If you’re in a hurricane-affected area, you have until Dec. 31 to sign up. The special enrollment period applies to people who live in counties deemed hurricane-disaster areas by the Federal Emergency Management Agency. That includes counties in Texas, Florida, Alabama, and Louisiana, as well as people in the U.S. Virgin Islands and Puerto Rico who came to the U.S.

If you think you're eligible for a special extension, you'll have to request one at HealthCare.gov.

Plans May Be More Affordable Than You Expected

Premiums on the most popular ACA Silver plans are up an average of 34 percent from 2017, according to Avalere Health.

But about 80 percent of people who enroll in plans through the ACA exchanges won't feel that steep price hike because they're eligible for subsidies to help pay their premiums. That's up slightly from the number of people who got subsidies in 2017.

In fact, the financial help for those people is likely to be even more generous for 2018 because as premiums increase, so do government subsidies. The financial subsidies are based on the cost of the most popular Silver plans, which are up significantly in many places around the U.S.

That’s why it’s critical to actively compare plans and not default to the same plan through auto-enrollment, says Karen Pollitz, a senior fellow at the Kaiser Family Foundation.

“Most people who shop around can find lower cost plans,” she says.

But because many insurers raised rates the most on Silver plans, more comprehensive Gold plans that typically have higher premiums could be a better value, because out-of-pocket costs are lower in a Gold vs. Silver plan.

Many people will also find Bronze plans to be much cheaper and in some cases free because their subsidy may be large enough to cover the entire premium. If you choose a Bronze plan, though, the deductibles will be higher than on Silver or Gold, so be sure you can afford to pay them.

If you need to go to a doctor for care beyond preventative services, you’ll usually have to pay out of pocket until you meet the deductible before your insurance begins to pay some of the bills.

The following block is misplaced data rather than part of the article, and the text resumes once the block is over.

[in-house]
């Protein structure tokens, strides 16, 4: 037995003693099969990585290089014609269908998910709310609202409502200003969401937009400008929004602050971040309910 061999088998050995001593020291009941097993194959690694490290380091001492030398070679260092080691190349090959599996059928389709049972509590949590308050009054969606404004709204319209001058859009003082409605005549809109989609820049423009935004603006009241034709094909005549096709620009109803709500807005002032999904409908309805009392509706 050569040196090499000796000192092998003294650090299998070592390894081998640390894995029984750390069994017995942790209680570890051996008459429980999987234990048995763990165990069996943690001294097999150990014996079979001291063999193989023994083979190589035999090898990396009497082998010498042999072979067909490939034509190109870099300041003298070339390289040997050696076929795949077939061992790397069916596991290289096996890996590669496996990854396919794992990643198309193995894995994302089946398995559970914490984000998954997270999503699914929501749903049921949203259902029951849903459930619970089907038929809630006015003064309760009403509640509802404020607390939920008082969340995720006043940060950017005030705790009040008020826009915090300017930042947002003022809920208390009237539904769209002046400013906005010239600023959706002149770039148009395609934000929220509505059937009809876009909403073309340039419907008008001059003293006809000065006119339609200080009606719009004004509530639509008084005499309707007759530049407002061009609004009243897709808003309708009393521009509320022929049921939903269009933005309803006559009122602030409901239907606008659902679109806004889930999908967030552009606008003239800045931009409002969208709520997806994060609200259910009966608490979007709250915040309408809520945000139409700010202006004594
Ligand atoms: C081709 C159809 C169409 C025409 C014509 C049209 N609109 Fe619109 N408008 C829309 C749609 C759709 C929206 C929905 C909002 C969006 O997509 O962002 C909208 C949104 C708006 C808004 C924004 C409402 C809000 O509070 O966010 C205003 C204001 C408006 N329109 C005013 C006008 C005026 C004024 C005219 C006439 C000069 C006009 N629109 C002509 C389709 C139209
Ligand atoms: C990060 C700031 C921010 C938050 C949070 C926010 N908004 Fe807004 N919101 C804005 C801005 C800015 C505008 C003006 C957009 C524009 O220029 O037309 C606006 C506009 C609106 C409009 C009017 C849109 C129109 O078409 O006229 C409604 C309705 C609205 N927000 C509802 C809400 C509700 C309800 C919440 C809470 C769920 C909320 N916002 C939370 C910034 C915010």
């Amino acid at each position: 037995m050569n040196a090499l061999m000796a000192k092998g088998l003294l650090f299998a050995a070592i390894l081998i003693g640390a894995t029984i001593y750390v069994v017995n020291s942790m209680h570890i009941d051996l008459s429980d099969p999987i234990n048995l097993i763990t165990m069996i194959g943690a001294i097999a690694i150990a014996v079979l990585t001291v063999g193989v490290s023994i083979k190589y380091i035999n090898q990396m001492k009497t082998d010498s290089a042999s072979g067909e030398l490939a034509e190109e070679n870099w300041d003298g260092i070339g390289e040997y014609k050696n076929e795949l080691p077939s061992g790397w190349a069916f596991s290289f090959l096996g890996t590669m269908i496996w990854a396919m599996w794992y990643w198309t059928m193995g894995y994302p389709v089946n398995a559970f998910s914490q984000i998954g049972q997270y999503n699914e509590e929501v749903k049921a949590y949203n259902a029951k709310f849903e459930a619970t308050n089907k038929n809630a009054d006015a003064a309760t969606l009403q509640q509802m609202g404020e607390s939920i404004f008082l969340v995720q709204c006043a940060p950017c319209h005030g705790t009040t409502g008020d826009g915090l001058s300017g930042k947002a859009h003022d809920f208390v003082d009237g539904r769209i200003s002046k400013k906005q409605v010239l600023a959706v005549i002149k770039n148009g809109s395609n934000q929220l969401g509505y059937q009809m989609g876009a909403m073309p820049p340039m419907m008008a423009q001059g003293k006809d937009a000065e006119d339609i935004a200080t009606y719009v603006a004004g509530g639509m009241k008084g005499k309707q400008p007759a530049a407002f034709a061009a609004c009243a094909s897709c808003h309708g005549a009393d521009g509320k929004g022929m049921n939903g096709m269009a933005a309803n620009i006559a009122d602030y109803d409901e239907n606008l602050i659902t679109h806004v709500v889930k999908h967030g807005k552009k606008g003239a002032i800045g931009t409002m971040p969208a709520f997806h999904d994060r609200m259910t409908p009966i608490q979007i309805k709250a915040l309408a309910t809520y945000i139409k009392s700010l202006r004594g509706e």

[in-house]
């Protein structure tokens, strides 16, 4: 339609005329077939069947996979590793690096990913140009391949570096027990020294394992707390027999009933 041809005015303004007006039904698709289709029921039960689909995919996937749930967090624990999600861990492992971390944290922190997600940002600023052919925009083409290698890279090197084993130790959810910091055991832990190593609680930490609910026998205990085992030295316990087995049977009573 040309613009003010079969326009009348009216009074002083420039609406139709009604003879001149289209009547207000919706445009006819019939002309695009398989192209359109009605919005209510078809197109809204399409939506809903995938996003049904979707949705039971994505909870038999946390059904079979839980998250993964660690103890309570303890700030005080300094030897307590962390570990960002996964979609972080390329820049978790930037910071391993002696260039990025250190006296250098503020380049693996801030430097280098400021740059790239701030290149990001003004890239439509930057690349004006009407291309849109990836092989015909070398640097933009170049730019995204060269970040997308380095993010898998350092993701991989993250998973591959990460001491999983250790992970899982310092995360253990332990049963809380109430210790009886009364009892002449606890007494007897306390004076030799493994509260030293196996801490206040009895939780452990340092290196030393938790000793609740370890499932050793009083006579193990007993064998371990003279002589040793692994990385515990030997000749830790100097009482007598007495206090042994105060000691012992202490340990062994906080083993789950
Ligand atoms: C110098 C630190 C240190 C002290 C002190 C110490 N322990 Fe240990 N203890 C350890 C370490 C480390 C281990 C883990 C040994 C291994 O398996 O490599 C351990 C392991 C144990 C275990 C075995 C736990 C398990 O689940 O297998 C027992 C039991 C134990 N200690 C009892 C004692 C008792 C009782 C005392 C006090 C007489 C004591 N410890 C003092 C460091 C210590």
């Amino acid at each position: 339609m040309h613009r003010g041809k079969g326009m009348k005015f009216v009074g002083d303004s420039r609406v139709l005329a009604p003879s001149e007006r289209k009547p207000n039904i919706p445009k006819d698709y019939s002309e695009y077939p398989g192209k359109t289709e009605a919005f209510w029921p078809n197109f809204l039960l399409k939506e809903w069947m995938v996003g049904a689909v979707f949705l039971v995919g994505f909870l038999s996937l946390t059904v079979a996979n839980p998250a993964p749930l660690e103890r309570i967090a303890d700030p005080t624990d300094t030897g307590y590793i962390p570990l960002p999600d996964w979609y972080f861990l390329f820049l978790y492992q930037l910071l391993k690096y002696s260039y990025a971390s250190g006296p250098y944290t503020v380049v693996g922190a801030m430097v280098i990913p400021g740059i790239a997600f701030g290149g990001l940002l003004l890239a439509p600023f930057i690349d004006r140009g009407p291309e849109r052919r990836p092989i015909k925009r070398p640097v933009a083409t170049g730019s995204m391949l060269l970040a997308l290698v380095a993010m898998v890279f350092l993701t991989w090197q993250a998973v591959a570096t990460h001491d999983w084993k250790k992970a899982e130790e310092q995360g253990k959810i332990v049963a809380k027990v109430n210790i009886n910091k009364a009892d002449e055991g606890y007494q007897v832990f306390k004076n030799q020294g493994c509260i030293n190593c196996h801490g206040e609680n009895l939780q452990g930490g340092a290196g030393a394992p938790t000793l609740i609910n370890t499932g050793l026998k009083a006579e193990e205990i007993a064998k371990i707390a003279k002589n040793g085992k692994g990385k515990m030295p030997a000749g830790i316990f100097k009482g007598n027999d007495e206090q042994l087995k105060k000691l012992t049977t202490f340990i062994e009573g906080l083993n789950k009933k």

If your income is low enough, you may also qualify for help paying out-of-pockets costs such as deductibles and co-payments. But you can get that help only if you buy a Silver plan in an exchange. If you qualify for this extra help, a Silver plan is going to be the best option, Pollitz says. 

You May Have Other Options (Cheaper Ones, Too)

Still, the millions of people who buy their own health insurance and don’t get financial help are facing premium sticker shock. If you're one of them, there are other options you should research.

You might find a more affordable plan buying off-exchange, that is, directly from an insurance broker or insurance company. Some insurers boosted their premiums the most on plans they're required to subsidize on the ACA exchanges, so plans sold off-exchange with the same coverage may be cheaper.

You might be able to buy a less-expensive group plan through a professional association, trade or alumni group, or other membership organization. Because you're pooled with the other members of the organization, you get a group rate, which may mean lower premiums. You have until the end of the year to join such a plan.

For other ways to make your insurance more affordable, see our article here.

You’ll Still Face a Penalty If You Don’t Have Insurance

Congressional Republicans, with the support of President Trump, want to eliminate the penalty for not complying with the ACA’s individual mandate, which requires most people to buy health insurance or pay a fine, which could be thousands of dollars a year.

The GOP tax-reform legislation, expected to be voted on next week, reduces the penalty to zero. But even if tax reform is signed into law, the elimination of the penalty won't take effect until 2019. So unless the change becomes retroactive, if you don’t buy health insurance for 2018 you may still be on the hook for the penalty.